Networked Confucianism

Masonic Eye of Providence

John Robb describes China’s now-infamous social credit system as the world’s first “networked tyranny.” Allow me to coin the term “networked Confucianism” to describe the same system.

Combine Confucian ethics with modern surveillance technology and social networking, and this is what you get:

China’s plan to judge each of its 1.3 billion people based on their social behavior is moving a step closer to reality, with Beijing set to adopt a lifelong points program by 2021 that assigns personalized ratings for each resident.

The capital city will pool data from several departments to reward and punish some 22 million citizens based on their actions and reputations by the end of 2020, according to a plan posted on the Beijing municipal government’s website on Monday. Those with better so-called social credit will get “green channel” benefits while those who violate laws will find life more difficult.

The Beijing project will improve blacklist systems so that those deemed untrustworthy will be “unable to move even a single step,” according to the government’s plan. Xinhua reported on the proposal Tuesday, while the report posted on the municipal government’s website is dated July 18.

According to the Party, the overall social credit system will “allow the trustworthy to roam freely under heaven while making it hard for the discredited to take a single step.”

China’s greatest philosopher might have approved:

When Confucius was asked 2,500 years ago what a ruler needed to govern a country, he said 信credit, faith, or sincerity; food 食; and an army 兵. But if he could only have one, it would be the first 信. The Chinese character we translate as “credit” has thus long been a core concept of Chinese governance. […]

At first glance, the official goal of the SCS appears to have little to do with financial credit. It is “construction of sincerity in government affairs, commercial sincerity, social sincerity, and judicial credibility” (State Council 2014), which is more a call to embrace traditional Confucian moral virtues than a vision for high-tech governance. The plan document cites a laundry list of social ills that stem from the lack of trust and trustworthiness at all levels of a fragmented Chinese society. These include tax evasion, factory accidents, food and drug safety scares, fraud, academic dishonesty, and rampant counterfeiting of goods.

No travel for you

North by Northwest smoking on trainIn the latest evolution of China’s social credit system, people who have committed offenses like smoking on trains or defaulting on fines will now be effectively banned from traveling:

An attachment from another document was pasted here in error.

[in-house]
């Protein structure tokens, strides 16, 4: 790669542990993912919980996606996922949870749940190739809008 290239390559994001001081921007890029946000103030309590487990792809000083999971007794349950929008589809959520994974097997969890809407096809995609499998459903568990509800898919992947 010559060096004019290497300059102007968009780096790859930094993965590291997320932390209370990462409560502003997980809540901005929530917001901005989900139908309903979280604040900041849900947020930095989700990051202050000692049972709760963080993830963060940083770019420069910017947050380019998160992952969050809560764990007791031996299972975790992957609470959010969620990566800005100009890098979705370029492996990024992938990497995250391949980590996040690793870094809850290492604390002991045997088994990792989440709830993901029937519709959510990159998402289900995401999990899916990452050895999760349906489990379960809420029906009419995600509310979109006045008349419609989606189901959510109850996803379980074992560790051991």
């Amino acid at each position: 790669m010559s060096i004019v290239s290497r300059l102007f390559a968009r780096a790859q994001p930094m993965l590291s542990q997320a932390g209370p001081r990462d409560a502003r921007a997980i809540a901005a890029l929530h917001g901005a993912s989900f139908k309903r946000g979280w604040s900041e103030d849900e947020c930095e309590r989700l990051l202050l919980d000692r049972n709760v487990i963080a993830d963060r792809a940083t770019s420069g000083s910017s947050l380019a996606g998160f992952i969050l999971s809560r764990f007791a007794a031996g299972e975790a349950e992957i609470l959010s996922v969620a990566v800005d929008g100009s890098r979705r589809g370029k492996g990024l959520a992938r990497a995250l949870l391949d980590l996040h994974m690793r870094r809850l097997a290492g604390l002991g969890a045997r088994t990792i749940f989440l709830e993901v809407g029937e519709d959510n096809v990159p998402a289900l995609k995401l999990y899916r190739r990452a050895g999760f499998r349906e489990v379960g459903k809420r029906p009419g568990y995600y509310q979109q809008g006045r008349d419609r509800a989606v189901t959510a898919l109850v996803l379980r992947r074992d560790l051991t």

China said it will begin applying its so-called social credit system to flights and trains and stop people who have committed misdeeds from taking such transport for up to a year.

People who would be put on the restricted lists included those found to have committed acts like spreading false information about terrorism and causing trouble on flights, as well as those who used expired tickets or smoked on trains, according to two statements issued on the National Development and Reform Commission’s website on Friday. […]

However, there are signs that the use of social credit scoring on domestic transport could have started years ago. In early 2017, the country’s Supreme People’s Court said during a press conference that 6.15 million Chinese citizens had been banned from taking flights for social misdeeds.

That’s an extraordinary number of people. A case could be made that people who, for example, open the emergency exit of a moving plane should be put on some kind of no-fly list, but only a small fraction of 6.15 million citizens can possibly be guilty of those types of offenses.

Sakdina: a prototype social credit system

Reading about the Siamese kingdom of Ayutthaya, which reigned from 1351 to 1767, I was struck by a description of the feudal ranking system called “sakdina” that was put in place by King Trailok in the early 15th century. Here’s the Wiki summary:

Sakdina (Thai: ศักดินา) was a system of social hierarchy in use from the Ayutthaya to early Rattanakosin periods of Thai history. It assigned a numerical rank to each person depending on their status, and served to determine their precedence in society, and especially among the nobility. The numbers represented the number of rai of land a person was entitled to own—sakdina literally translates as “field prestige”—although there is no evidence that it was employed literally. The Three Seals Law, for example, specifies a sakdina of 100,000 for the Maha Uparat, 10,000 for the Chao Phraya Chakri, 600 for learned Buddhist monks, 20 for commoners and 5 for slaves.

China’s rulers may have learned something from Thai history, because they are now rolling out a dynamic, interactive, socially networked sakdina system for their own people. It is called the social credit system.

Whether it can successfully keep 1.4 billion people in line, in an advanced, high-tech and globally connected society, remains to be seen.